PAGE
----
Tribute to Subhankar Banerjee

The tabla exponent, who passed away recently, was known for his sensitive accompanying style and composing skills

Tabla exponent Subhankar Banerjee’s untimely death to post-COVID complications has left the music world shocked and deeply saddened. What brought Subhankar close to every music-loving person’s heart was his sensitive art of accompaniment, which brought him immense success within a short span of time. His exemplary tabla solos, versatility as a vocalist as well as composing prowess made him a complete artiste.

The annual event that he organised under the aegis of his Kajalrekha Music Foundation in aid of the differently-abled showed his compassionate nature and the ability to reach out to all. The event was in memory of his mother, who had a physical disability due to polio.

Gentle and ever smiling, Subhankar always made time to greet and meet people, which added to his popularity as a musician. His father, a government employee and amateur tabla player, introduced him to tabla while his mother inspired him to pursue music. Subhankar learnt the finer nuances of the art watching his vocalist-composer mother rehearse at home with other musicians.

His parents were delighted with his deep interest in music. When he was four, they sent him to their neighbour, Manik Das, who belonged to the Benaras gharana, to learn to play the tabla. Later, he came under the tutelage of Pandit Swapan Shiva of Farukkhabad gharana and trained for 25 years. Simultaneously, he also began to accompany the exponents of Bangla gaan. Banerjee once said, “So-called light music gave me a clear insight into the numerous shades of bols.”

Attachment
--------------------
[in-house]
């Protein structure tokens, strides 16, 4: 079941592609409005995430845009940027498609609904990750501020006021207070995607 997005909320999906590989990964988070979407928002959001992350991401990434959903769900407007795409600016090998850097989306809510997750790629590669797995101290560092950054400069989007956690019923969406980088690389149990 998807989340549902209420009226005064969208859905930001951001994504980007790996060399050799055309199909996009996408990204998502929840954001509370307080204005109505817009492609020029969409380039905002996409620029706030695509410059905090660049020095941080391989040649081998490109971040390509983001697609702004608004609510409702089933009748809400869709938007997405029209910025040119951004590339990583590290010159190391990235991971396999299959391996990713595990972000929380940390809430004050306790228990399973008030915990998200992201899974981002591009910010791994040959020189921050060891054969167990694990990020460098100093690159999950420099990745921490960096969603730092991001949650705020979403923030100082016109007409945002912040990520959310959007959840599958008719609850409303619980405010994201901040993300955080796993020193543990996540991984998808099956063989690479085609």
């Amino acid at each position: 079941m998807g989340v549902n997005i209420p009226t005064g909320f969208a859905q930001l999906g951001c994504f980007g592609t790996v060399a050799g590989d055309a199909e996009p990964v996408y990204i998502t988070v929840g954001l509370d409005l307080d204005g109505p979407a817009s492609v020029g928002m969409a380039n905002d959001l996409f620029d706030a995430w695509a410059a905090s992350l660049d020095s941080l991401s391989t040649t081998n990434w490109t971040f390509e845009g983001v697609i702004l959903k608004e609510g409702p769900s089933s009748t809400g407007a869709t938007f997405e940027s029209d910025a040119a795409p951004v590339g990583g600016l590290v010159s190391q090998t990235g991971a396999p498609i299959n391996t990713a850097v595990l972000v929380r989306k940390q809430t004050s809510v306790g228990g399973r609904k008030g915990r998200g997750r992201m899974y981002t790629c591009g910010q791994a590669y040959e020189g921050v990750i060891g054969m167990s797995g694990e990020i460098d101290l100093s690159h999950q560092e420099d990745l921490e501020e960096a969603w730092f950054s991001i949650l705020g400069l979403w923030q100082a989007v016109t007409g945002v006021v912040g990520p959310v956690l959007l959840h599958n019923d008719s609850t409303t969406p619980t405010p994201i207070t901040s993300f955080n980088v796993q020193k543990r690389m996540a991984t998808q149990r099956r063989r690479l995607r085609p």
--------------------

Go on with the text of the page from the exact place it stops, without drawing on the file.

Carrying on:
Soon, he got an opportunity to travel abroad with senior sitar artiste, Pandit Shalil Shankar. During this nine-month tour, he learnt many music lessons the hard way since the senior musician was a tough taskmaster. This exposure made him understand the requirements of each musician he accompanied. He also began to listen to archival records of tabla maestros, analysed their style, and picked up their unique compositions. It helped him give a different dimension to his solo concerts. He would openly acknowledge the influence of the great masters on his music. Subhankar took to composing to widen his repertoire as a teacher. He was also known to constantly improvise. He could transform each theka to match the compositions chosen by the musician he was accompanying. The same eight-and-half beat taal would sound different at each concert.

The youngest top grade tabla player of AIR, Subhankar’s performances at Nobel Peace Prize concert, Festival of India in Brazil, Asian Fantasy Concert in Japan, and as part of the London Symphony Orchestra won rave reviews. His collaboration with well-known international musicians resulted in albums like ‘Tabla Tale’, ‘Heart Beat’, ‘Calcutta to California’, and many more. The Sacred Drums of India, his brainchild, became a successful rhythm band. More recently, his solo pieces during the tribute concert for Ustad Allarakha, featuring six top tabla players, won him great appreciation, including from Ustad Zakir Hussain.

“Despite his hectic schedule, he would spend long hours teaching students at his Taalsen Music Academy,” says Surojato Roy, a senior disciple. “As a guru, he shared his musical treasures with us and handled each one of us with patience and care. Not just music, he imparted life lessons too.”

The writer is a music critic and musicologist.

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